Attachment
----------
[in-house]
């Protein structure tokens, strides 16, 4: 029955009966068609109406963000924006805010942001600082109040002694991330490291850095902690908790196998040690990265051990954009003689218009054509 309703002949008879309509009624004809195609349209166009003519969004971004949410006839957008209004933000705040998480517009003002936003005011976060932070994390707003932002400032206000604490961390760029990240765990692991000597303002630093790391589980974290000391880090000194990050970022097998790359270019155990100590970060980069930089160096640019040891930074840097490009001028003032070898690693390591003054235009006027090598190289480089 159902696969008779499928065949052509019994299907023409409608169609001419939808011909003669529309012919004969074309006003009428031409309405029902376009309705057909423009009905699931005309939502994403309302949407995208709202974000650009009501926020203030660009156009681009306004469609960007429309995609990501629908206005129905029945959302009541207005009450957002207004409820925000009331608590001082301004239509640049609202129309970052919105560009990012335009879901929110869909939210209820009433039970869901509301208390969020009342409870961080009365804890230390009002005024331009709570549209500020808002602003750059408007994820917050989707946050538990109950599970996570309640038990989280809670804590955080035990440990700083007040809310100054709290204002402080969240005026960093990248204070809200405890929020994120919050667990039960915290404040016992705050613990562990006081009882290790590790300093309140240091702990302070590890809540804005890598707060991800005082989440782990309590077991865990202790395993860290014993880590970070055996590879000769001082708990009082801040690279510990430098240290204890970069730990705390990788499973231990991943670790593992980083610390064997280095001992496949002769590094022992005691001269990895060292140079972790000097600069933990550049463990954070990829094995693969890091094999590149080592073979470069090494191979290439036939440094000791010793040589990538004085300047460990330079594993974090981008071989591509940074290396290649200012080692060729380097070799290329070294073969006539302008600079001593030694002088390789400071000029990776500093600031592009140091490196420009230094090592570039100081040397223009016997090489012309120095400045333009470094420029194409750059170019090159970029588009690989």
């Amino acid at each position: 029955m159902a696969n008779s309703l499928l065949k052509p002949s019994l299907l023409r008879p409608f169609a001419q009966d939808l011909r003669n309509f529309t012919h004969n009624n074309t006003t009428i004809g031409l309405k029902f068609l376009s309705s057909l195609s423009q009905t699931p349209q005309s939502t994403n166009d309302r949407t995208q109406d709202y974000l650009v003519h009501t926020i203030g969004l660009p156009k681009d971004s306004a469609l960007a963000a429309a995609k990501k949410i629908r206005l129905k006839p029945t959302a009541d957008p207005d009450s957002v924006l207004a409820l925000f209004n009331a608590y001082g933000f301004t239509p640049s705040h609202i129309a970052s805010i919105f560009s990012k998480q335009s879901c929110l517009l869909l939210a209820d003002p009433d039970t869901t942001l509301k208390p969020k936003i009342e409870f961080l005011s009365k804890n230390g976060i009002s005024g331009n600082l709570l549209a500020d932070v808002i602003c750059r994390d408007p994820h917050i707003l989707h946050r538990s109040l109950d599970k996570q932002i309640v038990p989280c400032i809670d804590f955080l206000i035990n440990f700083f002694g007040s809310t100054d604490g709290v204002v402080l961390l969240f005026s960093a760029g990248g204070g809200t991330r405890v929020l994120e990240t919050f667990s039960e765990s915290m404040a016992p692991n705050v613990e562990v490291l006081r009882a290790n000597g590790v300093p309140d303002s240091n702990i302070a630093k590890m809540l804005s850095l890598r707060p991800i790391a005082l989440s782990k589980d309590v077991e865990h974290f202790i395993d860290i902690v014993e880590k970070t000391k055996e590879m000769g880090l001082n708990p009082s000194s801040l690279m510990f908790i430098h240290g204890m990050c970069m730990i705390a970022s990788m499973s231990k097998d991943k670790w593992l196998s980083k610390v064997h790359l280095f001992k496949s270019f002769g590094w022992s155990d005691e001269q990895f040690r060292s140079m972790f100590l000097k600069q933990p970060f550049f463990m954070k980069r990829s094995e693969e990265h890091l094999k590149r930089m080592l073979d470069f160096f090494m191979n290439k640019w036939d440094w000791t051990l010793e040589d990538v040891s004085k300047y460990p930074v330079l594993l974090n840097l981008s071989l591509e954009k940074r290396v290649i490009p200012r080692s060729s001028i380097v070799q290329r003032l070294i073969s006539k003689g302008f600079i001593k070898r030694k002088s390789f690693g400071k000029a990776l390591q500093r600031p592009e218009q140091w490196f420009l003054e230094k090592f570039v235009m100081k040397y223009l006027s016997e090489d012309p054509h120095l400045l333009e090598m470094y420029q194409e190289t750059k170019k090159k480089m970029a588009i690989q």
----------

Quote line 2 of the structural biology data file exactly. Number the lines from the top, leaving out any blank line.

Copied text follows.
């Protein structure tokens, strides 16, 4: 029955009966068609109406963000924006805010942001600082109040002694991330490291850095902690908790196998040690990265051990954009003689218009054509 309703002949008879309509009624004809195609349209166009003519969004971004949410006839957008209004933000705040998480517009003002936003005011976060932070994390707003932002400032206000604490961390760029990240765990692991000597303002630093790391589980974290000391880090000194990050970022097998790359270019155990100590970060980069930089160096640019040891930074840097490009001028003032070898690693390591003054235009006027090598190289480089 159902696969008779499928065949052509019994299907023409409608169609001419939808011909003669529309012919004969074309006003009428031409309405029902376009309705057909423009009905699931005309939502994403309302949407995208709202974000650009009501926020203030660009156009681009306004469609960007429309995609990501629908206005129905029945959302009541207005009450957002207004409820925000009331608590001082301004239509640049609202129309970052919105560009990012335009879901929110869909939210209820009433039970869901509301208390969020009342409870961080009365804890230390009002005024331009709570549209500020808002602003750059408007994820917050989707946050538990109950599970996570309640038990989280809670804590955080035990440990700083007040809310100054709290204002402080969240005026960093990248204070809200405890929020994120919050667990039960915290404040016992705050613990562990006081009882290790590790300093309140240091702990302070590890809540804005890598707060991800005082989440782990309590077991865990202790395993860290014993880590970070055996590879000769001082708990009082801040690279510990430098240290204890970069730990705390990788499973231990991943670790593992980083610390064997280095001992496949002769590094022992005691001269990895060292140079972790000097600069933990550049463990954070990829094995693969890091094999590149080592073979470069090494191979290439036939440094000791010793040589990538004085300047460990330079594993974090981008071989591509940074290396290649200012080692060729380097070799290329070294073969006539302008600079001593030694002088390789400071000029990776500093600031592009140091490196420009230094090592570039100081040397223009016997090489012309120095400045333009470094420029194409750059170019090159970029588009690989």